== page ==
Airbus to Restructure Defense Unit, Cutting 7% of Workforce
(Bloomberg) -- Airbus SE plans to restructure its defense and space business, slashing almost 7% of the workforce in an attempt to restore profitability at the money-losing operation.
The plan, initially flagged in December, calls for the European planemaker to eliminate 2,362 jobs by the end of 2021, Airbus said Wednesday in a statement. The Munich-based unit has about 35,000 total staff.
“The situation is rooted in a lack of order intake, mainly caused by a flat space market and postponed contracts on the defense side,” division head Dirk Hoke said in a letter to staff seen by Bloomberg. “The numbers send a clear message: we need to take action now.”
Airbus has been scaling back its ambitions in defense and space since 2014, when it acknowledged that the business -- which then had 40,000 workers -- had become a side-show to the far bigger jetliner operation. This latest move was signaled two months ago by Hoke, who cited “unexpected headwinds” that had weighed on orders over the previous three years, and which couldn’t be offset through continuous improvement efforts.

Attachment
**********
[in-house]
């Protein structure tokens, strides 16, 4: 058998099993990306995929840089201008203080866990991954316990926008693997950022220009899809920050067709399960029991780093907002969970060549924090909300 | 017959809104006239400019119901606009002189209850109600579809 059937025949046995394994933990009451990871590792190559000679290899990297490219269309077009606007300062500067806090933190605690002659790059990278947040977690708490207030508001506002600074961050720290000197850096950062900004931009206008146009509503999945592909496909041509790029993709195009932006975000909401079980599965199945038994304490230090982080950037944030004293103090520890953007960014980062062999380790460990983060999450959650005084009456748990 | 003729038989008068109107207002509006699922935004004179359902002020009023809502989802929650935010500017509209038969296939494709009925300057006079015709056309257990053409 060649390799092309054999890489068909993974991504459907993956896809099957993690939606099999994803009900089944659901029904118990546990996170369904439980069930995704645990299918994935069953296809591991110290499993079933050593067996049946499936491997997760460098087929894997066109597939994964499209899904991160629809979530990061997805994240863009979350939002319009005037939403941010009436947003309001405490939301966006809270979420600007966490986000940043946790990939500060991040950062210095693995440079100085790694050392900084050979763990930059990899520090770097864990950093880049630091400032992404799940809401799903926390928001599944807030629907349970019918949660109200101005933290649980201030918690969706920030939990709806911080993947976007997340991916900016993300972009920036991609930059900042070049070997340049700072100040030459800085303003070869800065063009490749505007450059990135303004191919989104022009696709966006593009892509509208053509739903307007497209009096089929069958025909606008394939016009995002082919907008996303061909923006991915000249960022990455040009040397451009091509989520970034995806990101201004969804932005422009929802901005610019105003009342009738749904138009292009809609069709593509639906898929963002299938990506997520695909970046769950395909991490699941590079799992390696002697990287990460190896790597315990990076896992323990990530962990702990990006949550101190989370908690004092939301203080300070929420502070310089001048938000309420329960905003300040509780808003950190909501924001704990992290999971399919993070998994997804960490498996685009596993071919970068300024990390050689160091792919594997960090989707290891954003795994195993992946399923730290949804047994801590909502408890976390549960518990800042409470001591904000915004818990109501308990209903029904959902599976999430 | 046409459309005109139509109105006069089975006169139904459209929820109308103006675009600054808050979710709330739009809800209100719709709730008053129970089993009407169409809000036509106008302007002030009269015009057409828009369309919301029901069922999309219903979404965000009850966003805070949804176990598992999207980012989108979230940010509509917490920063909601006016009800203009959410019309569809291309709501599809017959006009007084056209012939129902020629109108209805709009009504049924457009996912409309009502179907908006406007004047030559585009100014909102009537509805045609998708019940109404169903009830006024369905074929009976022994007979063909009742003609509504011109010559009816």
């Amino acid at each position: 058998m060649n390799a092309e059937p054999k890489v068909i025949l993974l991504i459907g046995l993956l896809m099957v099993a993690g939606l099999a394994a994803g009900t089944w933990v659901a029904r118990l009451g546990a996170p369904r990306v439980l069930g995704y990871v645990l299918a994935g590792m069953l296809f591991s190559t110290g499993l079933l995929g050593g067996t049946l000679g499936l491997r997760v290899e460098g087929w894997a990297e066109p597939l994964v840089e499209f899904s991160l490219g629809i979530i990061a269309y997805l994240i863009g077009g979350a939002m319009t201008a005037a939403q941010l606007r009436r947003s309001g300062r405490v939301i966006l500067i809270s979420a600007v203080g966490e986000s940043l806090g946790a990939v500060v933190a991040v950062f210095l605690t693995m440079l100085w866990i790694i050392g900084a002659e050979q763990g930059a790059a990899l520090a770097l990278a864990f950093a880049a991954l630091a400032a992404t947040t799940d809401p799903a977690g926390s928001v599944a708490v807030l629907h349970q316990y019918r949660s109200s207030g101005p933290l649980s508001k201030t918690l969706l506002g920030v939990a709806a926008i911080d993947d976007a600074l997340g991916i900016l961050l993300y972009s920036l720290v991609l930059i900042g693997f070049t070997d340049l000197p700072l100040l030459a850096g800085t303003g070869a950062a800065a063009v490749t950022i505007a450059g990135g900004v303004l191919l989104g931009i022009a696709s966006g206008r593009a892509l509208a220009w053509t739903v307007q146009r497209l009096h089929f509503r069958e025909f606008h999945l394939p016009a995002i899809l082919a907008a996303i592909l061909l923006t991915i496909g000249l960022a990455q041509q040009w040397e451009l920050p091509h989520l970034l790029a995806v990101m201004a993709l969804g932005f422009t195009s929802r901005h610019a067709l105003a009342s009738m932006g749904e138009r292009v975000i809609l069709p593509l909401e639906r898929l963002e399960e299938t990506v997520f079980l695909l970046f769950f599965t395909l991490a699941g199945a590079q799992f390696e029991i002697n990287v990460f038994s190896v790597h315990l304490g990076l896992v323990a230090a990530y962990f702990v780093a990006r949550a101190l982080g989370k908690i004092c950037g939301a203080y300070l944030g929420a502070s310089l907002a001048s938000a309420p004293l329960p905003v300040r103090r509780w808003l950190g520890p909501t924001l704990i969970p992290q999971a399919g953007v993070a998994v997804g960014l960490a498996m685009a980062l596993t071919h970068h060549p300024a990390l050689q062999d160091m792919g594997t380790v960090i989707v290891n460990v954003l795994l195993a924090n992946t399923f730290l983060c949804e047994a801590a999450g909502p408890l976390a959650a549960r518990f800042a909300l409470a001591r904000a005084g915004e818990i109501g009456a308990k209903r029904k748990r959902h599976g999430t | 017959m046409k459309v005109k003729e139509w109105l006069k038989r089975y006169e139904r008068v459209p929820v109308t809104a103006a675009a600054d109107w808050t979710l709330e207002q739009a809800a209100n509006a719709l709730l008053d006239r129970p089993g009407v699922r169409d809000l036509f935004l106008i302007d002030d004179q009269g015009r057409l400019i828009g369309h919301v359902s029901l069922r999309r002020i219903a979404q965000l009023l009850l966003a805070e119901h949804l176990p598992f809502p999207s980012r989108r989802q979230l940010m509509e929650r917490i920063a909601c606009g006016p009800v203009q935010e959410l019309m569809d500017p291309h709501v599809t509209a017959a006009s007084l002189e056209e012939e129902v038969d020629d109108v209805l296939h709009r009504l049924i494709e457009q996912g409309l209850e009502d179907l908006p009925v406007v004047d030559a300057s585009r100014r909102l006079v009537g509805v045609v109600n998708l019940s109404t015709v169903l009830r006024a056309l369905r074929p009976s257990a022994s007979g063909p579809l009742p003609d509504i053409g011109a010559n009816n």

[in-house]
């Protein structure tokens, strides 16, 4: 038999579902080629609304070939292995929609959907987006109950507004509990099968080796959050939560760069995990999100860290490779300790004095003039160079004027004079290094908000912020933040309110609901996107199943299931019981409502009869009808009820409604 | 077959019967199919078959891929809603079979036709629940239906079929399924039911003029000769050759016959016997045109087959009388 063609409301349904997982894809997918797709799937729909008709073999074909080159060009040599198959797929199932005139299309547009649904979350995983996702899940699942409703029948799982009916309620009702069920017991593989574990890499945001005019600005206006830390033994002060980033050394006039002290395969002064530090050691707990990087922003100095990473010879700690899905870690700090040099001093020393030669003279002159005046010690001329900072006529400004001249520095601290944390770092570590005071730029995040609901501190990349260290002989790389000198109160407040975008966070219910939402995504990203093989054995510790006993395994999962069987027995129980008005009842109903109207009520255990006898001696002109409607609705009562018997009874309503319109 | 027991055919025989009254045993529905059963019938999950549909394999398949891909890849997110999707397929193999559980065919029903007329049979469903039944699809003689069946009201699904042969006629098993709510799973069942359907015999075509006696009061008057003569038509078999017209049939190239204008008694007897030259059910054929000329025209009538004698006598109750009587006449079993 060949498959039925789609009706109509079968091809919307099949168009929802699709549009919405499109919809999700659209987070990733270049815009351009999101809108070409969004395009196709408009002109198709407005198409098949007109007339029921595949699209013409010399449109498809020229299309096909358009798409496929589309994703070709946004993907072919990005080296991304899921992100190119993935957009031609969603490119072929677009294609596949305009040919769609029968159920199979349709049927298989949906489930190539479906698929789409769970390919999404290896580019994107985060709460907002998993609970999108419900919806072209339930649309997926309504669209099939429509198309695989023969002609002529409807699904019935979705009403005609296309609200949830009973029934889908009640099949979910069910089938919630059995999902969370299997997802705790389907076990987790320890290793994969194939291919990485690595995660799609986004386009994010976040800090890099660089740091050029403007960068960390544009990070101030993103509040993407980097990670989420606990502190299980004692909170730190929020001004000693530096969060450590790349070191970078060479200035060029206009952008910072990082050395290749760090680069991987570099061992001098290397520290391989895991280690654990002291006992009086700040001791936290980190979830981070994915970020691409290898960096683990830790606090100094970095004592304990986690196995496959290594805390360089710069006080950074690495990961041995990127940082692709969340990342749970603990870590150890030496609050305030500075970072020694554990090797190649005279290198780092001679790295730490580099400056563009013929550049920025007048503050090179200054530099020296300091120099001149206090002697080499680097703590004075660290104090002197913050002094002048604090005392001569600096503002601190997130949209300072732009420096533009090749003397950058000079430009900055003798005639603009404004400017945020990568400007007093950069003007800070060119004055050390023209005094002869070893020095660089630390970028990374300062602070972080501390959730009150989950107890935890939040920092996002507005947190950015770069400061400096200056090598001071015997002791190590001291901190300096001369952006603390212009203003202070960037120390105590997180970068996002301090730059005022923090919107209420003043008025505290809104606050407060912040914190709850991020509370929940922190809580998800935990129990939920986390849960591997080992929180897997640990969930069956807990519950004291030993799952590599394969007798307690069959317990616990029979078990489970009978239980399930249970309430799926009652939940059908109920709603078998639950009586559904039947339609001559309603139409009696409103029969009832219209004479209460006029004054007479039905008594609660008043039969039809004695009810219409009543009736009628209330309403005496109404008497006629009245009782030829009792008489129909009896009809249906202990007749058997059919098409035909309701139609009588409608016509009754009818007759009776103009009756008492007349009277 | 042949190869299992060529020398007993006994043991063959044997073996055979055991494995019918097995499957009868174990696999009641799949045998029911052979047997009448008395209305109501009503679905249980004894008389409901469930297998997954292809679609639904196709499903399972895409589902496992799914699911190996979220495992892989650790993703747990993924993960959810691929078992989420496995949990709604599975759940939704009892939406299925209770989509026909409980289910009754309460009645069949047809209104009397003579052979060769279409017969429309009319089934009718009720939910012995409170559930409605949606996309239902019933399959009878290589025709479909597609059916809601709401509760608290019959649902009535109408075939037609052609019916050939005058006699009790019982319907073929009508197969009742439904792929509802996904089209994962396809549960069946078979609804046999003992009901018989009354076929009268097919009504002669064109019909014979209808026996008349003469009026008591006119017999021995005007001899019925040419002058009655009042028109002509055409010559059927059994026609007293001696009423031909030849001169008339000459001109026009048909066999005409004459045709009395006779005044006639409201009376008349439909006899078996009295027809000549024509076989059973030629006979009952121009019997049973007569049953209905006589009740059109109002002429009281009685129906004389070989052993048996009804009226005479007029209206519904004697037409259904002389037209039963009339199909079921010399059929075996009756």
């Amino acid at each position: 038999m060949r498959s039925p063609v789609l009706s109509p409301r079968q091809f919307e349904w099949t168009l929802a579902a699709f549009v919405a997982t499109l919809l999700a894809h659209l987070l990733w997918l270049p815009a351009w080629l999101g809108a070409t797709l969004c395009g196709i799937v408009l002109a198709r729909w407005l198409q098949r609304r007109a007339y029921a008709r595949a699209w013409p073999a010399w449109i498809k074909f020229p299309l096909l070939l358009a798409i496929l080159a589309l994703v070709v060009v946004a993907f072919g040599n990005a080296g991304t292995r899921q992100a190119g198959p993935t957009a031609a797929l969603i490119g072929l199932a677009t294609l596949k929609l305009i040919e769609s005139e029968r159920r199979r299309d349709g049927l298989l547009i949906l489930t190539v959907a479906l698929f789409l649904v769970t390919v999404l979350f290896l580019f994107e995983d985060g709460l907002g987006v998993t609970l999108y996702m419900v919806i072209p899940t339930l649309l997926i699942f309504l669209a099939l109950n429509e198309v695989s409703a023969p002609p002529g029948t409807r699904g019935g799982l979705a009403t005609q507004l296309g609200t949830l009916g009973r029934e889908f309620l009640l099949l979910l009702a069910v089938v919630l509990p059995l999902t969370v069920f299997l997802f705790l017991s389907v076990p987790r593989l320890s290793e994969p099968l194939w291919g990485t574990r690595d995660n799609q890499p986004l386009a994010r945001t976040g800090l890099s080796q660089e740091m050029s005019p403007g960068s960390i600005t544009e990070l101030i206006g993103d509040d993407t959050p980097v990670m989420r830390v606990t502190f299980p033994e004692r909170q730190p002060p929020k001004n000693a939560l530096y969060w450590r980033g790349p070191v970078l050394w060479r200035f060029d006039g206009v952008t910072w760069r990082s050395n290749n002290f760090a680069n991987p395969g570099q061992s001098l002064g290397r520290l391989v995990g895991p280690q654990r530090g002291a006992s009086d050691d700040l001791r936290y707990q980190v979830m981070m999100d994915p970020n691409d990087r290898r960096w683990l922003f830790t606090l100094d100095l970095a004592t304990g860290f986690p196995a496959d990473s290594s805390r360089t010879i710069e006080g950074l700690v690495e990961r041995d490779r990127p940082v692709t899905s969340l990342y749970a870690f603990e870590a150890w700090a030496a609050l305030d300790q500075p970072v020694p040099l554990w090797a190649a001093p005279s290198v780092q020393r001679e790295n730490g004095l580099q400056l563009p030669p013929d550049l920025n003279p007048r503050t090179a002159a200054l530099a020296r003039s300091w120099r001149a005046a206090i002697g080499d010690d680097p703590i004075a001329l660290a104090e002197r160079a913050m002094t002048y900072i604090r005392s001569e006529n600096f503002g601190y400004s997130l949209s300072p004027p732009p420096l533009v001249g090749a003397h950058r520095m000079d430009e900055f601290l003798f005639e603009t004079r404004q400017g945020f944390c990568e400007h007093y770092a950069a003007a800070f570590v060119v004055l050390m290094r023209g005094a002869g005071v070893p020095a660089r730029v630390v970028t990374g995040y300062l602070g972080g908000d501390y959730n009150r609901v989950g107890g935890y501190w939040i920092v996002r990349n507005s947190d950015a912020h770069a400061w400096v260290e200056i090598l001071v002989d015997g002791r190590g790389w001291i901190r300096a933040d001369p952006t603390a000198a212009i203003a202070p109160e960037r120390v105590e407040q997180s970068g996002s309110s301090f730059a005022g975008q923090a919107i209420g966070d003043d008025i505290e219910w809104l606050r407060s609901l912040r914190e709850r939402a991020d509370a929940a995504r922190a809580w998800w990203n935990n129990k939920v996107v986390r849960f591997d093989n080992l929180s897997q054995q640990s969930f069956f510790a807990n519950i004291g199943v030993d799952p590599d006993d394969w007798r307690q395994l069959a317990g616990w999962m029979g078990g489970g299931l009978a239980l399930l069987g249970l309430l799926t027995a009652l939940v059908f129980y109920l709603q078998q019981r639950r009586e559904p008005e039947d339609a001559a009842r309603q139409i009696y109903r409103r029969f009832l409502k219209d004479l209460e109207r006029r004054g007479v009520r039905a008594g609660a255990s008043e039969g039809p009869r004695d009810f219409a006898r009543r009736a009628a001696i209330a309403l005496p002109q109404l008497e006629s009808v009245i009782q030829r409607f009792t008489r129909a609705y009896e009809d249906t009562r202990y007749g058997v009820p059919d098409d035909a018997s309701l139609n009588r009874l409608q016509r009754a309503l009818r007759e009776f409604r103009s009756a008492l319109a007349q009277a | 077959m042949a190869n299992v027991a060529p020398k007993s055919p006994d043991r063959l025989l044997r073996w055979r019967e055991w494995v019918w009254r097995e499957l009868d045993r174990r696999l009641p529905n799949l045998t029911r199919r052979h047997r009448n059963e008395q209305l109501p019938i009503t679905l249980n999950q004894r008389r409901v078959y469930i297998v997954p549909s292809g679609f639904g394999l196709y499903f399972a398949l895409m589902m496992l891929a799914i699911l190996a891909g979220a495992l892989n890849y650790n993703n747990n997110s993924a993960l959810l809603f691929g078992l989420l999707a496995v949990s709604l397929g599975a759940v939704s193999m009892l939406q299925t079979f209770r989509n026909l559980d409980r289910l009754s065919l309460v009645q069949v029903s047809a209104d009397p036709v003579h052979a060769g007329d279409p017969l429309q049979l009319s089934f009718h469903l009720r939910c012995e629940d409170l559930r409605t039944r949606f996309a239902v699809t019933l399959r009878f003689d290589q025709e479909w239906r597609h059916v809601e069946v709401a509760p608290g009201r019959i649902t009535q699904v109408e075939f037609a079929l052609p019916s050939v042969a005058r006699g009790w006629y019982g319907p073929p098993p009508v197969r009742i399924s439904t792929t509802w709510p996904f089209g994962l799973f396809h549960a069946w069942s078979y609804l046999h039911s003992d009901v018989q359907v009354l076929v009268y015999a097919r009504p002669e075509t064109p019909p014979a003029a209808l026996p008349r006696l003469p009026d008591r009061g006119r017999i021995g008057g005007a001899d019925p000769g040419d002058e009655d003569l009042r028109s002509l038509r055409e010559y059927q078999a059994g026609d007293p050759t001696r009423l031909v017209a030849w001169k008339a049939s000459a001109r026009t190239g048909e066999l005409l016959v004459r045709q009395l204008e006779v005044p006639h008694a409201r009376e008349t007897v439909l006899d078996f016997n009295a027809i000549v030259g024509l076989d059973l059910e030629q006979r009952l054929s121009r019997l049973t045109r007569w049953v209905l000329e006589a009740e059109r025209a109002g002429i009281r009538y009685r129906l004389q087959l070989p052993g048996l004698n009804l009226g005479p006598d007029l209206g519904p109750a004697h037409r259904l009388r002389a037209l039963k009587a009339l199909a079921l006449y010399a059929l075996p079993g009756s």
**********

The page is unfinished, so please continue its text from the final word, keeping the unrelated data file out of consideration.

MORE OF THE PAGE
Airbus’s 2019 results included a charge of 1.2 billion euros ($1.3 billion) relating to difficulties with the A400M military transport aircraft program. The company said that it faced a challenging outlook on exports for the program, which hasn’t been helped by a German export ban to Saudi Arabia.
Saudi Arabia is also the top export customer for the Eurofighter warplane, and while current deliveries have been completed the German stance has led to the shelving of a follow-on deal for 48 jets while threatening support contracts.
Around 15% of the company’s overall revenue comes from its defense and space segment. Airbus said at its earnings presentation at its headquarters in Toulouse, France, last week that it would target a restructuring “to address its cost structure and restore profitability to a high single digit margin”.
The majority of the job losses will come in Germany and in Spain, according to Wednesday’s statement. Bases in the U.K. and France will see a smaller toll.
(Updates with earlier scaling back in fourth paragraph)
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